Indigenous people in Paraguay have been attacked, forced off their lands and in some cases subjected to enslavement and human trafficking, along with other human rights violations, and the United Nations recently sent their specialist to study the situation.
Paraguayan law is supposed to help indigenous people protect their lands, human rights and receive prior consultation among other things but that is not what is happening according to a report published in August by Victoria Tauli Corpuz, United Nations Special Rapporteur on the Rights of Indigenous Peoples.
Tauli-Corpuz spoke with indigenous communities as well as government and business officials in late 2014. She met with 40 indigenous community groups as well as indigenous teachers and women worker groups. The Special Rapporteur also conferred with Supreme Court judges, the Ministers of Justice, Labour, Employment and Social Security, Women, and Public Health and Welfare, representatives of the Ministry of Foreign Affairs, Industry and Trade, Education and Culture, and the Interior and representatives of the Secretariat for Social Action, the Secretariat for the Environment and the National Institute for Indigenous Affairs (INDI). She also met with members of the Senate Committee on Indigenous Peoples and representatives of the international donor community, non-governmental organizations (NGOs) and the private sector.
“Despite Paraguay's solid legal framework with the recognition of the pre-existence of Indigenous Peoples in the country and their fundamental rights, including their rights to their lands and resources, persisting and serious problems remain,” Tauli Corpuz asserted in her “Report of the Special Rapporteur on the rights of Indigenous Peoples, Victoria Tauli-Corpuz, regarding the situation of Indigenous Peoples in Paraguay.
“Challenges include but are not limited to the lack of adequate implementation of indigenous Peoples' rights to lands, territories and resources; obstacles to Indigenous Peoples' access to justice and remedy, the Government's failure to comply with its duty to consult; and Indigenous Peoples' general situation of poverty, dispossession and insufficient access to adequate social services.”
“Although overall poverty in Paraguay appears to have declined, available data indicate that the rates of poverty and extreme poverty among Indigenous Peoples are 75 percent and 60 percent, respectively, thus far exceeding the national average,” her report noted.
Along with her findings published in the 24-page report was a list of recommendations involving specific cases. Tauli-Corpuz urged the Paraguayan government to speed up the process of recognizing ancestral lands claimed by the Ayoreo Totobiegosode people and to work on a dialogue with private property owners to settle their claims justly. She asserted that until those claims are resolved the Paraguayan government should take whatever steps are necessary to prevent the further violation of the rights to territory of the Ayoreo Totobiegosode community.
In her report, Tauli-Corpuz had also noted that one of the consequences of the displacement of the Ayoreo Totobiegosode people was how they and other indigenous migrants ended up fleeing to cities where they were again persecuted.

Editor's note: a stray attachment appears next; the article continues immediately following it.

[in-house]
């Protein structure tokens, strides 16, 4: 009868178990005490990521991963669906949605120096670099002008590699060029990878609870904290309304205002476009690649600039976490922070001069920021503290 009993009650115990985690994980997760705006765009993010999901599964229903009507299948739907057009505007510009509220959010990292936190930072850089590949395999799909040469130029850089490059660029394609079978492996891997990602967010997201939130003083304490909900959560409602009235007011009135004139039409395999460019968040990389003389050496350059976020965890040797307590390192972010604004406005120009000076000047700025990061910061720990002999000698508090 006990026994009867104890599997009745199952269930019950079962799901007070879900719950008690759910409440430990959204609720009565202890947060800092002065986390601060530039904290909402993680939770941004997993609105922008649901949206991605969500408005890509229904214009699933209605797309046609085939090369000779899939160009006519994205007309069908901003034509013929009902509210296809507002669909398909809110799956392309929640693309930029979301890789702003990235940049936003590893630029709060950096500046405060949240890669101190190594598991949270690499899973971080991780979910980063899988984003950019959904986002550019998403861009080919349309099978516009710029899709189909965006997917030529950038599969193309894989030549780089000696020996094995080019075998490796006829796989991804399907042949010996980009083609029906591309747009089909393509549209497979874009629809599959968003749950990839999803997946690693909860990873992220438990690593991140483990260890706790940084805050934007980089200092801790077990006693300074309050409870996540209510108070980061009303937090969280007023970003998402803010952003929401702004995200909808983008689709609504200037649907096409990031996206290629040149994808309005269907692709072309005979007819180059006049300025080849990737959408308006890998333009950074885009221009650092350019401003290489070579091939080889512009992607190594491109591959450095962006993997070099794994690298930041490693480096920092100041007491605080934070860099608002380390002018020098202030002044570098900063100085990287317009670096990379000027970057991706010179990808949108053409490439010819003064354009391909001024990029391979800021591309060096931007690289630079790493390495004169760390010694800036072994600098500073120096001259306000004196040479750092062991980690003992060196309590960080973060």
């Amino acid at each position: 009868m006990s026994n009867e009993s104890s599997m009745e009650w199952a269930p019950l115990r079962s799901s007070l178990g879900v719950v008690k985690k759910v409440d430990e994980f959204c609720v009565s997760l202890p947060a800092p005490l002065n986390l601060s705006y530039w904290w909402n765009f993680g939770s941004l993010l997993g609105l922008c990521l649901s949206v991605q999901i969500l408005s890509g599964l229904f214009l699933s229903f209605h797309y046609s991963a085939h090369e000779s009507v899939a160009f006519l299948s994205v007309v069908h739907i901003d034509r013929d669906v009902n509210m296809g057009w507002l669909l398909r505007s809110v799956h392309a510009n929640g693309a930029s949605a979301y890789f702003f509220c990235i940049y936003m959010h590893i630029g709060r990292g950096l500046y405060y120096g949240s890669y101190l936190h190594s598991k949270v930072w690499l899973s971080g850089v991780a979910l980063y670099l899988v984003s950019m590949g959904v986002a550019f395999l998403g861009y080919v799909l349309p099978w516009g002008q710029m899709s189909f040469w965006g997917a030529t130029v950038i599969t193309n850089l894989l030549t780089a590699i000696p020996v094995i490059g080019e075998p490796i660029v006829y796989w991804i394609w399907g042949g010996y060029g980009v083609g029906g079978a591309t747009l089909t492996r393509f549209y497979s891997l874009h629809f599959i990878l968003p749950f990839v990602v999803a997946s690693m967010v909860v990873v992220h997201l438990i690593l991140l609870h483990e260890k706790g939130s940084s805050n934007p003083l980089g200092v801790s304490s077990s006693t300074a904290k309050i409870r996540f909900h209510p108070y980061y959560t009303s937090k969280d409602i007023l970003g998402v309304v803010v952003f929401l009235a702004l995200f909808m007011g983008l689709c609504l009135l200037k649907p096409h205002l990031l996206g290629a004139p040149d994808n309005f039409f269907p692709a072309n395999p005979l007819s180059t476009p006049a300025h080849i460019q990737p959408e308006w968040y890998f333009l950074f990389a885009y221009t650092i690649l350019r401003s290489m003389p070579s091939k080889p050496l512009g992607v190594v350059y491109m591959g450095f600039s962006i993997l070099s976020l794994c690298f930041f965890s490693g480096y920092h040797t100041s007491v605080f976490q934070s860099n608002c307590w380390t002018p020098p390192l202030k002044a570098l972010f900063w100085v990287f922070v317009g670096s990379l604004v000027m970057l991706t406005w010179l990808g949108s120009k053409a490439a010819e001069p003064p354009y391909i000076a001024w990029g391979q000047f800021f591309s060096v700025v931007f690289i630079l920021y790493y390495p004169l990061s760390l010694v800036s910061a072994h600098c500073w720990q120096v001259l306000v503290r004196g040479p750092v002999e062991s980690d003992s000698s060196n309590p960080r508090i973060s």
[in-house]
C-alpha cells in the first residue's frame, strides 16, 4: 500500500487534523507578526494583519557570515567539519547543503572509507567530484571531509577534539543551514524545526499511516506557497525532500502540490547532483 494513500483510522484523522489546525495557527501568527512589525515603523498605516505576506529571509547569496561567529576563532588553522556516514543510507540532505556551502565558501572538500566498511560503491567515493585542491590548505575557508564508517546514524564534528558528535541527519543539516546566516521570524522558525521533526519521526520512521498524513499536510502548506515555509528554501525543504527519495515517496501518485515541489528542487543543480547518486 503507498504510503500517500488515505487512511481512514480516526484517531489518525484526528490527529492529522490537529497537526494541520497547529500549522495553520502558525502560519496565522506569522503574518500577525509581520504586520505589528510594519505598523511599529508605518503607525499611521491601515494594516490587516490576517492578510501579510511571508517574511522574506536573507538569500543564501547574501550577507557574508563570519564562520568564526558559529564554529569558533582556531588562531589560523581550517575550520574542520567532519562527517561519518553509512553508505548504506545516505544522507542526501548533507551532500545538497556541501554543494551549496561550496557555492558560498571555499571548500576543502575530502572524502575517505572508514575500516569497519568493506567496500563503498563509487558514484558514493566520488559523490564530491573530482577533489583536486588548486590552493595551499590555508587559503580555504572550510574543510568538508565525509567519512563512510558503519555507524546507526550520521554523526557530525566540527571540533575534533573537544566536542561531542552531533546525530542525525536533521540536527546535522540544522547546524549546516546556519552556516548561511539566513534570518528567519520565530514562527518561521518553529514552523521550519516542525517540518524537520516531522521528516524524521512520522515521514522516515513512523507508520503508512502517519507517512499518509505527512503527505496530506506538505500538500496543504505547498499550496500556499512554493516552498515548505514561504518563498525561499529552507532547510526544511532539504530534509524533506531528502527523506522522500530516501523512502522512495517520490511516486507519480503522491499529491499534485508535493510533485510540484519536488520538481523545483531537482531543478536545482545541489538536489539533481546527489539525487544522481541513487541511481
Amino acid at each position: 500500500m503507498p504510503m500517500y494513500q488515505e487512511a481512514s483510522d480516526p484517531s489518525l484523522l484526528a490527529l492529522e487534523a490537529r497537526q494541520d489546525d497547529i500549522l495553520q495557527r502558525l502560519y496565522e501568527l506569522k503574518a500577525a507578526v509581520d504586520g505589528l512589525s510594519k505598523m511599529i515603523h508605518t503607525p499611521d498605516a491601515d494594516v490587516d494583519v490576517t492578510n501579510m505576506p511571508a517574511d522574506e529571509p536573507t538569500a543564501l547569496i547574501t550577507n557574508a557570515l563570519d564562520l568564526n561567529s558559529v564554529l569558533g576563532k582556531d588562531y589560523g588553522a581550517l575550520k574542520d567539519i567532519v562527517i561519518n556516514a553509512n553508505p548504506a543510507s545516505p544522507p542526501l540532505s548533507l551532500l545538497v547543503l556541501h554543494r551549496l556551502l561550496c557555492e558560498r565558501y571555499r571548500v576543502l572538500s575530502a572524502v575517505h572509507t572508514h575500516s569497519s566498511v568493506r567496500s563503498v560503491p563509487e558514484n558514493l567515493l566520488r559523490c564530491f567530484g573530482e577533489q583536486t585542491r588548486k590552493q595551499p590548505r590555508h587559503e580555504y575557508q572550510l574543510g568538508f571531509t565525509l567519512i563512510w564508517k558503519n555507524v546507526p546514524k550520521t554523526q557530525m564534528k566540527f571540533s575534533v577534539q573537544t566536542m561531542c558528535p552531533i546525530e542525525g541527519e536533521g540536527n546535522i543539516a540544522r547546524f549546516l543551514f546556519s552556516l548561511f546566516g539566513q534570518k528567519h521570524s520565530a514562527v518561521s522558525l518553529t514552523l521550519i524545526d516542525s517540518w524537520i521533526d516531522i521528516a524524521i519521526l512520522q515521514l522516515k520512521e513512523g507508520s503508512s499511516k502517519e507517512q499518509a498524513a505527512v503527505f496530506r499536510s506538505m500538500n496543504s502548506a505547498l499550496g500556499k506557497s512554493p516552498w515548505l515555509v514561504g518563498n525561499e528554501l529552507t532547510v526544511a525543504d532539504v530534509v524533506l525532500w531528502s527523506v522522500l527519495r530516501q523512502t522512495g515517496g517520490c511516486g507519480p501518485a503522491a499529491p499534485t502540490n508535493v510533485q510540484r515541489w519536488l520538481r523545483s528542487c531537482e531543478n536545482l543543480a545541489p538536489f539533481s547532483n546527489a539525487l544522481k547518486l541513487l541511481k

“The Special Rapporteur was able to visit the Ayoreo settlement at the Pilgrim House in Filadelfia, where she heard repeated complaints about the worrisome situation of indigenous persons who have been displaced to urban centres. She was told that, in Asunción, fences have been erected in public parks to prevent indigenous migrants from setting up camps in them. She heard reports of the forced relocation, without the necessary safeguards, of indigenous people from cities to other locations. She received reports concerning a lack of personal security, an increase in the number of indigenous street children and human trafficking, especially in border areas.”
More than a month later, a Paraguayan human rights official responded to the Special Rapporteur’s report, asserting that the government was grateful for her help and would be working on addressing the host of violations listed in that document.
On September 22, Juan Miguel Gonzalez Biboloni, Director of Human Rights in Paraguay’s Ministry of Foreign Relations presented the official response at a meeting of the U.N.’s Human Rights Council in Geneva, Switzerland.
In his speech, Gonzalez Biboloni pointed to various efforts by educational, health and indigenous rights departments in the government to address problems with loss of territory, lack of prior consultation and other human rights violations. He mentioned at least 10 different government departments and agencies which are providing health, education, food, family and legal services to most of the 711 indigenous communities in the country. Gonzalez also noted the work of the National Paraguayan Indigenous Institute (known as INDI in the country) in providing general advocacy services.
Tauli-Corpuz indicated that INDI needed more resources and Paraguayan officials showed her a plan that would change the institute into a different ministry and provide an adequate, regular budget and “the requisite authority to meet its responsibilities.” However, the government had announced on September 7, that INDI’s budget was to be cut by over 40 percent in this year’s national budget proposal. INDI had already been a topic in Paraguayan national news in the last five months. In April, INDI’s former Director Ruben Quesnel was convicted of illegally selling over 60,000 acres of indigenous land to a developer and sentenced to six years in prison. He will also face charges of stealing $700,000 from the Institute.